Back to La Cumbre Peak - This time with a brave little girl
We were hanging out at the Coronado Butterfly Preserve in Goleta. We looked up to the mountains to the north.
I asked, "Do you want to go to top of that today?"
"Yup," She said.
She had seen my pictures from my previous trips up to La Cumbre Peak and was fascinated with the lookout tower. The first time was my attempt to climb it and Cathedral Peak while wearing Keen sandals, something I am glad I didn't undertake. The second time is when I successfully summited Cathedral Peak, wearing the right foot gear.
Over the years, I've shown her pictures of my hiking and backpacking trips and have even texted her video messages from some of the peaks while on top. Also, my Apple TV is set to show my flickr pictures when it goes to sleep. Therefore, she's been pretty in touch with my adventures, knows what a benchmark is, and has a general fascination with the outdoors. Anyone who has been following me on twitter or flickr knows that I try to take her out as much as possible.
I told her it was going to be a fairly long drive on the way up and she confirmed that she wanted to go. My goal was to set expectations, but have her climb her first peak. She's been driven to the top of some lookout points and has gone on some minor hikes, and has even ridden on my back to the top, but has never had the satisfaction of summiting a peak on her own. Granted, this is an easy peak with a short hike, but I wanted her first peakbagging experience to be positive.
We drove down the freeway and began the ascent through side roads to get to Camino Cielo. She fell asleep along the way, which was perfect. I wanted her to be refreshed for the short hike and not feel like it took a long time to get there.
She awoke as I parked the car near the access gate just below La Cumbre Peak. It was cold, in the 40s F. I had brought plenty of layers for her and we bundled up. After a short walk around the gate (she went under), she perked up and asked me about the hike and played with pine cones and dirt clods.
As we hiked up the steep access road, she said her legs were tired, but I told her to hang in there, we were almost to the top. I pointed ahead and we could see the lookout tower rising ahead of us and she started running up access the road. So much for tired legs. We got to the top and sat at a picnic bench, so she could have her lunch and milk. The amazing view of the coastline was almost a third person at the table, keeping us company while we played on the rocks and did the silly things we usually do when we are together. Once at the top, the sun warmed us up and she seemed at home in the outdoors.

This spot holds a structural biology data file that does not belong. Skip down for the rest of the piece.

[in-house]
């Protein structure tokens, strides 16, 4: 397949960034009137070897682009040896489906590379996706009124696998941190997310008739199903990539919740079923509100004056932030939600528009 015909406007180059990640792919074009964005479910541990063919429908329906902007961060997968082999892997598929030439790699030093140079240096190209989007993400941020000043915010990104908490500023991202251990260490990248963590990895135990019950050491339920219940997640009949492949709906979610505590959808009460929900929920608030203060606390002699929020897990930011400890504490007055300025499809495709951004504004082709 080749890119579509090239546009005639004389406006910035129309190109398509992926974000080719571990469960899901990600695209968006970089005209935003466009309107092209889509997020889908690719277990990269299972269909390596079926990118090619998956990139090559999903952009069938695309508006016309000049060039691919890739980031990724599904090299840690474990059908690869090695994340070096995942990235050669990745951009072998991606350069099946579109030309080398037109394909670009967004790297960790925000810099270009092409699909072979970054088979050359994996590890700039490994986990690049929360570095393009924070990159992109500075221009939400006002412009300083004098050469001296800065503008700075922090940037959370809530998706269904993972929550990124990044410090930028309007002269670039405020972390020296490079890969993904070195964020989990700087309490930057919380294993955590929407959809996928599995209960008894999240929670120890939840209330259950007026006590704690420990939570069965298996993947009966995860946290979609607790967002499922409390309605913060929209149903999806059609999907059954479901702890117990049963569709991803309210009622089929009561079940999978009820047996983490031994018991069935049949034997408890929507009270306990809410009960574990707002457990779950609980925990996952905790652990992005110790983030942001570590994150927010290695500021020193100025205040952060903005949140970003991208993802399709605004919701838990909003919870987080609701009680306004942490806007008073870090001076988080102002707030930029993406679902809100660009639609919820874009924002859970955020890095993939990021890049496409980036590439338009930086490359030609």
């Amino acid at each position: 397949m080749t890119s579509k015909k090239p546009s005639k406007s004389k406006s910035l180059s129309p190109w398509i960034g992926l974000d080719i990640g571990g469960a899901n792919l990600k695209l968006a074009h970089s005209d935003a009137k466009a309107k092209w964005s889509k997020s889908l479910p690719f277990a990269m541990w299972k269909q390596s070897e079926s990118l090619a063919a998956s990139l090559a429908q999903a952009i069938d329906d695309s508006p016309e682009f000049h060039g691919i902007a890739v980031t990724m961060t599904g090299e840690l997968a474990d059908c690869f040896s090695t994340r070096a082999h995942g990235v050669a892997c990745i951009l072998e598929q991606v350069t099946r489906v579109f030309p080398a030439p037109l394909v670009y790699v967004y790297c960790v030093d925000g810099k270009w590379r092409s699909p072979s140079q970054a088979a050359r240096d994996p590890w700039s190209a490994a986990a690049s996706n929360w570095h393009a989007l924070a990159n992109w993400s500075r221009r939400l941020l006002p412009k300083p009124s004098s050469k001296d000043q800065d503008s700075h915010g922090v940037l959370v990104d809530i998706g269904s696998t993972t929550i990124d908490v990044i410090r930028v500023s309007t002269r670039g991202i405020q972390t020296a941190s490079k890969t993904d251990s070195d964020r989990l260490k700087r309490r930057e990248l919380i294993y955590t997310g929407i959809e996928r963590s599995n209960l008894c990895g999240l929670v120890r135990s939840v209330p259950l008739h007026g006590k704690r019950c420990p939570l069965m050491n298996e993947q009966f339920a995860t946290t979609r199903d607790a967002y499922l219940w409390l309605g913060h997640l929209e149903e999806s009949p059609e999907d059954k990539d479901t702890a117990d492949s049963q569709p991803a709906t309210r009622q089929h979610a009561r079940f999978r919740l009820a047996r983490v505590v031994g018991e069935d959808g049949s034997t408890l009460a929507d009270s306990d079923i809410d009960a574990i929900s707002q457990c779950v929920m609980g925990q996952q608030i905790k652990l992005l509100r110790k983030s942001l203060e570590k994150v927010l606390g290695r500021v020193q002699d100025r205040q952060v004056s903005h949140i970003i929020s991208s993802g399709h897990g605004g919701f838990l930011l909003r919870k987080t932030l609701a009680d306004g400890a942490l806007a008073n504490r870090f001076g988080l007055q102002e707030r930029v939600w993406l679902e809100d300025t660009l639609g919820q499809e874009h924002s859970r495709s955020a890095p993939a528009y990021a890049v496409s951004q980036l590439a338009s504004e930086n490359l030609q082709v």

I asked her if she wanted to get to the very top, where the benchmark was, and she said yes. I told her she would have to do a little rock climbing and she was OK with it. Skirting the fence that protects the lookout tower, we climbed the summit block. She climbed first and I climbed behind and under her, protecting her from falling with my body. It's a small climb for me, but the highest she's ever done. We got to the top rock and she had to crawl on a flat part that has a tiny bit of exposure, and, once again, the most she's had to deal with. She was scared, but I was encouraging. She got to the benchmark and she was excited. I told her there are benchmarks all over and she said she wanted to go find more with me someday. I told her she could count on it.
We took some pictures and enjoyed the view. Getting down was a little more precarious, as it usually is, but we scooted down on our rears. Once down, I told her how proud of her I was and could tell she was proud of herself, too.
I told her she was brave.
She said, "But, Dad, I was scared."
I said, "Being brave isn't about having no fear. Being brave is about being afraid, but doing it anyway."
She was quiet as we walked down the trail. I could tell she was thinking about it, like she always does with new concepts.
"Daddy," she said, beaming with pride, "I was brave."
She had that little hop in her step as we went down the front side of the access road loop and I asked her if she wanted to go geocaching. Boy did she. I had found a geocache here the first time I came here, so I led her close to it. This particular one is camouflaged well and I told her it was nearby. I gave her some clues until she found it. We played with sticks and trees until I could feel a sharp drop in the temperature. The sun was going down. I said it was time to go, but she wanted to stay. OK, five more minutes. We played some more and she finally accepted it was time to start heading home.
As we descended the trail back to the car, she asked, "Daddy, when is our next hike?"
My heart melted. Mission: success.